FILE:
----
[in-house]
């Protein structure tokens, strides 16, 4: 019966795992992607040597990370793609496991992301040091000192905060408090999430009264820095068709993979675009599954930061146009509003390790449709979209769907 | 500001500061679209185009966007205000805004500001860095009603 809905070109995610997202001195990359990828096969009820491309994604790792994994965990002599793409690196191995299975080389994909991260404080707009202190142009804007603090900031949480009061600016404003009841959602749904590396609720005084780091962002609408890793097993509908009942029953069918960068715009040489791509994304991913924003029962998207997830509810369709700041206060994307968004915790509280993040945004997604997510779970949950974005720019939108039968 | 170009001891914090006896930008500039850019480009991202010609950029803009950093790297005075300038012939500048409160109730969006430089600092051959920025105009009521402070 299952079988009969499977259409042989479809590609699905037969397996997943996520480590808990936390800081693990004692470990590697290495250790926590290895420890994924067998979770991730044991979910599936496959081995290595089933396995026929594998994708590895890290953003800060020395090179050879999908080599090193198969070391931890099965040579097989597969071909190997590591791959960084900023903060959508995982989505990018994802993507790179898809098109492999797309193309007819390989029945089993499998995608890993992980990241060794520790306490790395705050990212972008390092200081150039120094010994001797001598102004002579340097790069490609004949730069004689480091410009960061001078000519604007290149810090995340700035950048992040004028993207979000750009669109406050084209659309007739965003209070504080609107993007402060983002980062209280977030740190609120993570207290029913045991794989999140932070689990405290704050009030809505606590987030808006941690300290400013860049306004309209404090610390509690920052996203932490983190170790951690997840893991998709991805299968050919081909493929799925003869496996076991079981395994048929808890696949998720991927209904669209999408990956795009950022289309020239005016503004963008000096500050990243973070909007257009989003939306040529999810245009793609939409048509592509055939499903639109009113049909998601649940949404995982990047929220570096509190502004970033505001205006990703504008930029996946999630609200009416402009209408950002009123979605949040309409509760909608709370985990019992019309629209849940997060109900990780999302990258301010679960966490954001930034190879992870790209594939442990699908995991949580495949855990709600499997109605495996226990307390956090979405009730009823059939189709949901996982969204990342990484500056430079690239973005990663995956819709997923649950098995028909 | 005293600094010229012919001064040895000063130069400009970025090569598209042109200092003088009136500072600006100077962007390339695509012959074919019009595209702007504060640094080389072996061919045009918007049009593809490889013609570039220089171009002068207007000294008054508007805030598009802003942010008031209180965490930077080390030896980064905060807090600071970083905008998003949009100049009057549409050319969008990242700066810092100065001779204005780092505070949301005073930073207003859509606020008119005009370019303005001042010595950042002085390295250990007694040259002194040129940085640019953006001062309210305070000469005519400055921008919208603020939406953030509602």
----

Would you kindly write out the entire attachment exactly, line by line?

[in-house]
């Protein structure tokens, strides 16, 4: 019966795992992607040597990370793609496991992301040091000192905060408090999430009264820095068709993979675009599954930061146009509003390790449709979209769907 | 500001500061679209185009966007205000805004500001860095009603 809905070109995610997202001195990359990828096969009820491309994604790792994994965990002599793409690196191995299975080389994909991260404080707009202190142009804007603090900031949480009061600016404003009841959602749904590396609720005084780091962002609408890793097993509908009942029953069918960068715009040489791509994304991913924003029962998207997830509810369709700041206060994307968004915790509280993040945004997604997510779970949950974005720019939108039968 | 170009001891914090006896930008500039850019480009991202010609950029803009950093790297005075300038012939500048409160109730969006430089600092051959920025105009009521402070 299952079988009969499977259409042989479809590609699905037969397996997943996520480590808990936390800081693990004692470990590697290495250790926590290895420890994924067998979770991730044991979910599936496959081995290595089933396995026929594998994708590895890290953003800060020395090179050879999908080599090193198969070391931890099965040579097989597969071909190997590591791959960084900023903060959508995982989505990018994802993507790179898809098109492999797309193309007819390989029945089993499998995608890993992980990241060794520790306490790395705050990212972008390092200081150039120094010994001797001598102004002579340097790069490609004949730069004689480091410009960061001078000519604007290149810090995340700035950048992040004028993207979000750009669109406050084209659309007739965003209070504080609107993007402060983002980062209280977030740190609120993570207290029913045991794989999140932070689990405290704050009030809505606590987030808006941690300290400013860049306004309209404090610390509690920052996203932490983190170790951690997840893991998709991805299968050919081909493929799925003869496996076991079981395994048929808890696949998720991927209904669209999408990956795009950022289309020239005016503004963008000096500050990243973070909007257009989003939306040529999810245009793609939409048509592509055939499903639109009113049909998601649940949404995982990047929220570096509190502004970033505001205006990703504008930029996946999630609200009416402009209408950002009123979605949040309409509760909608709370985990019992019309629209849940997060109900990780999302990258301010679960966490954001930034190879992870790209594939442990699908995991949580495949855990709600499997109605495996226990307390956090979405009730009823059939189709949901996982969204990342990484500056430079690239973005990663995956819709997923649950098995028909 | 005293600094010229012919001064040895000063130069400009970025090569598209042109200092003088009136500072600006100077962007390339695509012959074919019009595209702007504060640094080389072996061919045009918007049009593809490889013609570039220089171009002068207007000294008054508007805030598009802003942010008031209180965490930077080390030896980064905060807090600071970083905008998003949009100049009057549409050319969008990242700066810092100065001779204005780092505070949301005073930073207003859509606020008119005009370019303005001042010595950042002085390295250990007694040259002194040129940085640019953006001062309210305070000469005519400055921008919208603020939406953030509602």